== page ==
Arguably one of the greatest challenges when first learning the basics of woodturning is getting some nicely sharpened tools. Most of us often overlook the importance of a sharp tool, and without the right guidance, the sharpening process can be frustrating. In this piece, however, we will present a straightforward way for you to get started.
Properly sharpened lathe tools often result in less broken pens, fewer operation cracks, and general pen perfection. In short – you will end up a much happier wood turner and that lathe you extensively researched and bought will be worth the time and money!
Whether you are pen turning or working on something else, the process of sharpening lathe tools is pretty much the same.
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What You Need
Before we can get into the sharpening process, however, it is important to identify the tools you will need to have a fruitful outcome. Here’s what you will need to sharpen your lathe tools:
The grinder is obviously the first tool you need to sharpen lathe tools. In this case, a 6-inch or 8-inch grinder is a great fit and will re-shape or sharpen your tools quickly and efficiently. You will then need to mount your grinder on a board, bench or your preferred worktop.
When it comes to bench grinders, we recommend the DEWALT DW756.
This machine is a 6-inch heavyweight grinder that features a sturdy cast iron construction, in addition to a powerful motor that can reach speeds of 3,450 rpm. This bench grinder can be used for home use and industrial applications. Its clever design allows it to operate with minimal vibration and little noise for comfortable use.
- Powerful 5/8 HP induction motor of the bench grinder is made for heavy-duty grinding operations
- Industrial cast iron base and motor housing of the 6-inch bench grinder provide durability and prolong life
- Table grinder motor runs at 3,450 rpm for high-speed material removal
- Precision-machined aluminum tool rests allow the user to accurately position work
- Rear exhaust ports in wheel guards for smoother operation
This helps prevent metal fillings from being blown into your eyes.
Rubber gloves are another important item for sharpening lathe tools because they help absorb vibration from the machine in addition to protecting your hands from grazes.
Most grinding wheels need occasional dressing and a multi-diamond T-bar works best with little effort.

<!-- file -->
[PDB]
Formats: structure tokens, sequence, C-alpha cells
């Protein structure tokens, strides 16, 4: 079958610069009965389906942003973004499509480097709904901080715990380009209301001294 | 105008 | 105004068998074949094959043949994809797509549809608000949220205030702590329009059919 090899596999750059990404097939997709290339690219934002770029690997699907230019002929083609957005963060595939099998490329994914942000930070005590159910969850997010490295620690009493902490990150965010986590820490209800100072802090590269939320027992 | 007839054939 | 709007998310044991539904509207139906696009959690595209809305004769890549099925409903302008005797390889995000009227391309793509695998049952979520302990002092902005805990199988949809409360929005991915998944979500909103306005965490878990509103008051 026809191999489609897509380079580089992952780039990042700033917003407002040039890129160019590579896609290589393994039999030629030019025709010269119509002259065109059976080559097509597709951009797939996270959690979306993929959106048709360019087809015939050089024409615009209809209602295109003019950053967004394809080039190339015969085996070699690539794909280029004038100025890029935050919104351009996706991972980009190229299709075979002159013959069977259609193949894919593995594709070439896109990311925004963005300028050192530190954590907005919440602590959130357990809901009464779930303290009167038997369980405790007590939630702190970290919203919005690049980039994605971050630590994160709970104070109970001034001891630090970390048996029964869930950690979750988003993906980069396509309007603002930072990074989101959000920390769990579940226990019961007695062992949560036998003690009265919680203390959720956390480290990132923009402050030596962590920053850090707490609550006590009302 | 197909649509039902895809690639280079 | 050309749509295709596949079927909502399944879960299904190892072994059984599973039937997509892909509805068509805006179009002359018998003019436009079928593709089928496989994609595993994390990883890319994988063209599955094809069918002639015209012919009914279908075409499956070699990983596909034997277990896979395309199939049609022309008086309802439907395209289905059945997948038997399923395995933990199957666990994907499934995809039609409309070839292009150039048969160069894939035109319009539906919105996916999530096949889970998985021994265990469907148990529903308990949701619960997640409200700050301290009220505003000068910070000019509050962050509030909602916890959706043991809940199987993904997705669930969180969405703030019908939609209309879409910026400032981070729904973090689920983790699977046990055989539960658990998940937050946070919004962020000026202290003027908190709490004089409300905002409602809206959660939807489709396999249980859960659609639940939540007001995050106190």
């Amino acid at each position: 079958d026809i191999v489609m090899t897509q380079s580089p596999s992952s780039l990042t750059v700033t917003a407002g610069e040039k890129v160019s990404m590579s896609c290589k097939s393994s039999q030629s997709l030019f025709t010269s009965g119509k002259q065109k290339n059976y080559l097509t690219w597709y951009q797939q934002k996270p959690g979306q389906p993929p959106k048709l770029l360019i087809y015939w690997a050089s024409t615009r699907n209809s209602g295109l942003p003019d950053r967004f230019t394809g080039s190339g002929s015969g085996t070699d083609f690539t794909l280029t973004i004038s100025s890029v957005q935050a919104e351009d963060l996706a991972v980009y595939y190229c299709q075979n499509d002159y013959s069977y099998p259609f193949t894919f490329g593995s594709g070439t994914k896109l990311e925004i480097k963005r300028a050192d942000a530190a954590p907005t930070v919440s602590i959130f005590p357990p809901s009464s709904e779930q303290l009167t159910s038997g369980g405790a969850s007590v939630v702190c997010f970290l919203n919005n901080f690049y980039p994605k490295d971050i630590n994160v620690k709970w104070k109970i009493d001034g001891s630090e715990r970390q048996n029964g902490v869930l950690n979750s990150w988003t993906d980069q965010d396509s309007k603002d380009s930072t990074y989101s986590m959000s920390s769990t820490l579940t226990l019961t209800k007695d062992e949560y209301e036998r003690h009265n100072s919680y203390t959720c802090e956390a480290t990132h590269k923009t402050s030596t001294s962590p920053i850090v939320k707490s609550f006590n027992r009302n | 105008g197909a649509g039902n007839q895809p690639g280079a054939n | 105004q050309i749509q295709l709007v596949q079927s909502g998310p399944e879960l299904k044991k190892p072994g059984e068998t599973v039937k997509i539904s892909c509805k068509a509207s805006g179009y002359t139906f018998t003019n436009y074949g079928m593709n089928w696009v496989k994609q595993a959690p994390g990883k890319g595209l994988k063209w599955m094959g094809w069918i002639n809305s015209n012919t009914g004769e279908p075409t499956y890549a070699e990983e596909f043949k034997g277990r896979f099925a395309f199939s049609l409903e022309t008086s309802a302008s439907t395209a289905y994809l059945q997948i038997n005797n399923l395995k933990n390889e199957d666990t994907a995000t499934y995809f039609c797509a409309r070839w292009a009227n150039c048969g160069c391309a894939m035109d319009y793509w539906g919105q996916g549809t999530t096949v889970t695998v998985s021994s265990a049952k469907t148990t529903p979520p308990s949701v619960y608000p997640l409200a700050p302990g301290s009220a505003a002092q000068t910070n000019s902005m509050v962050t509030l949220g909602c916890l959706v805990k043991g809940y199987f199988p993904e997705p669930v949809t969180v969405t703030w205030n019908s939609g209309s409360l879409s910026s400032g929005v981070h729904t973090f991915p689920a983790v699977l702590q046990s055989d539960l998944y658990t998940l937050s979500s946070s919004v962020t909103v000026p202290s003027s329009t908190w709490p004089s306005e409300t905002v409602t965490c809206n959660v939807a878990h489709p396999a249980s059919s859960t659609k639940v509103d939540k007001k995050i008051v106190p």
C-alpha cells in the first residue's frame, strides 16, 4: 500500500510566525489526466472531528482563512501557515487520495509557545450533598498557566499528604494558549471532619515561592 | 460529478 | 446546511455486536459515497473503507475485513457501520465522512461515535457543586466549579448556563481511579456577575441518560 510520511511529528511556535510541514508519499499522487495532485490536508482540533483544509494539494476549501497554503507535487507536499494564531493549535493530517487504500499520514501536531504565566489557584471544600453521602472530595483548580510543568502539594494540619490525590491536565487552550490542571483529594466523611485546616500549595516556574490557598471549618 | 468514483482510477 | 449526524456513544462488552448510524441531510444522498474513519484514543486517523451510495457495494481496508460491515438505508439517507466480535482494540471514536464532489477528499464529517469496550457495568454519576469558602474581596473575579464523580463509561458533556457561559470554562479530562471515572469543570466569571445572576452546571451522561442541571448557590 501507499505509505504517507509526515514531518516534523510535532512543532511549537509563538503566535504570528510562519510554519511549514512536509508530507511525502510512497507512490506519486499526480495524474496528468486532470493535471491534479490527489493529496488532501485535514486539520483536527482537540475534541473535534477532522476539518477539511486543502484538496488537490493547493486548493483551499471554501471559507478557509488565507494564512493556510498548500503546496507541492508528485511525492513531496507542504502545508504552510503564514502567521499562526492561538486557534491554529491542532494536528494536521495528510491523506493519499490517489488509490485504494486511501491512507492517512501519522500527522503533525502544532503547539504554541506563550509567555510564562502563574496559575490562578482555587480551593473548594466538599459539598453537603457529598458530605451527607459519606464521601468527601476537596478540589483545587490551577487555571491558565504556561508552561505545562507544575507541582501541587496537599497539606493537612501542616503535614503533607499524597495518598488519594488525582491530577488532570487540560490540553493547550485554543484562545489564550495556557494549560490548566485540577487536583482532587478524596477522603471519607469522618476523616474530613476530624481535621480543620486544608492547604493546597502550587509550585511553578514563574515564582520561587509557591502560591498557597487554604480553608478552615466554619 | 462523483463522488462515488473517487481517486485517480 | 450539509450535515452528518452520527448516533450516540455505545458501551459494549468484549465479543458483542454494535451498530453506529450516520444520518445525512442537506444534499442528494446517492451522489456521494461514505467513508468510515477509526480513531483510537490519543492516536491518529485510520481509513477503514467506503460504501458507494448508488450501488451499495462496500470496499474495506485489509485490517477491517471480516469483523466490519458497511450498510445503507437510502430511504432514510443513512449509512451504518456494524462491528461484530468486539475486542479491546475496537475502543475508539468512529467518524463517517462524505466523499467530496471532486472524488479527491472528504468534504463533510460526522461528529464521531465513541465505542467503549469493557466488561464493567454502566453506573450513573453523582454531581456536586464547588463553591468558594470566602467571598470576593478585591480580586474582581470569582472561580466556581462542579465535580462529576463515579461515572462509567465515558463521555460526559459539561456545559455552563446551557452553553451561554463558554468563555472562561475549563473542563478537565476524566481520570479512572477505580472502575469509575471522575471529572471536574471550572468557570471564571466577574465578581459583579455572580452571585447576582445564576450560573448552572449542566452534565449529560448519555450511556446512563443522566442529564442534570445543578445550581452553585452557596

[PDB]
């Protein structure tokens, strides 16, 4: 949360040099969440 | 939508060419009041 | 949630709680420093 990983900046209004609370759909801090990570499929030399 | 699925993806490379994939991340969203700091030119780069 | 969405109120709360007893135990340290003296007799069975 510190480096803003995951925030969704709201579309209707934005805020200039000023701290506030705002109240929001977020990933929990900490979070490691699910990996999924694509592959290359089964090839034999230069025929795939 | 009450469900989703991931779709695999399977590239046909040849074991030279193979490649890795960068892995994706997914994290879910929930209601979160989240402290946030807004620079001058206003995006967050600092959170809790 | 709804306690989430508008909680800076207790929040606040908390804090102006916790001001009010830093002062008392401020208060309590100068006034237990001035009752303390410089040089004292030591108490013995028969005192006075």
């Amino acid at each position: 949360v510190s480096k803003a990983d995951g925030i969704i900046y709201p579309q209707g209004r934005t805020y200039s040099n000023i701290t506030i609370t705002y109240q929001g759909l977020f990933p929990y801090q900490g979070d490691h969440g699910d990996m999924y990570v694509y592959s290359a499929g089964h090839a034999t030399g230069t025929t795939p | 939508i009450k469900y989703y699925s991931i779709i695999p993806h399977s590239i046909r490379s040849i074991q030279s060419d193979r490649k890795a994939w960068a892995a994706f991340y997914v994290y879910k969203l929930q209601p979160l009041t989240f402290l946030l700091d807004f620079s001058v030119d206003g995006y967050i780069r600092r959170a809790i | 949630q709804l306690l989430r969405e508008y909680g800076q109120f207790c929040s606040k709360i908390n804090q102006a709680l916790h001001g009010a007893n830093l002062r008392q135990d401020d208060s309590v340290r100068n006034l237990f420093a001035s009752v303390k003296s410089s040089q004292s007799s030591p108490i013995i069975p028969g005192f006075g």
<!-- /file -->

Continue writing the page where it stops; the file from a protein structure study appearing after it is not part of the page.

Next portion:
Jigs are crucial for beginner and expert grinders because they help provide consistent bevel angles for better sharpening results.
Lathe tools, dry cloth, bowl, and water.
How To Sharpen Lathe Tools With a Bench Grinder
Here’s how to go about sharpening your lathe tools.
Start With the Basic Preparations
The first step towards having sharp lathe tools is ensuring that you have the right protective gear in place. Start by putting on eye protection, like goggles because small metal fragments are often dispersed into the air during the sharpening process. Hand protection is also important so be sure to put on protective gloves.
You must also make sure that your bench grinder is entirely still (ideally secured to a bench) prior to commencing any sharpening operations. In this case, you will need to set up the tool support appropriately. If you’re using the grinder on a workbench, ensure it is held firmly using clamps.
Some other safety precautions to take when using a grinder include:
- Use breathing protection
- Do not position the lathe tool right below the center of your wheel.
- When using the sharpening platform, be sure to have it close enough so that the lathe tool doesn’t get caught between the wheel and platform.
Dress the Grinding Wheel
When it comes to sharpening, the grinding wheel is the main tool, so it must be accorded proper attention. This basically implies prepping the grinding wheel for the work ahead.
Prepping is a crucial activity to perform because most grinding wheels develop a reasonable build-up of metal fragments which could affect its overall performance, i.e. its sharpening capability.
When using a bench grinder, it is advisable that you use a diamond sharpening tool to dress the wheel. With the diamond-sharpening tool, you should rub the wheel’s outer edges to get rid of any debris as well as even it out.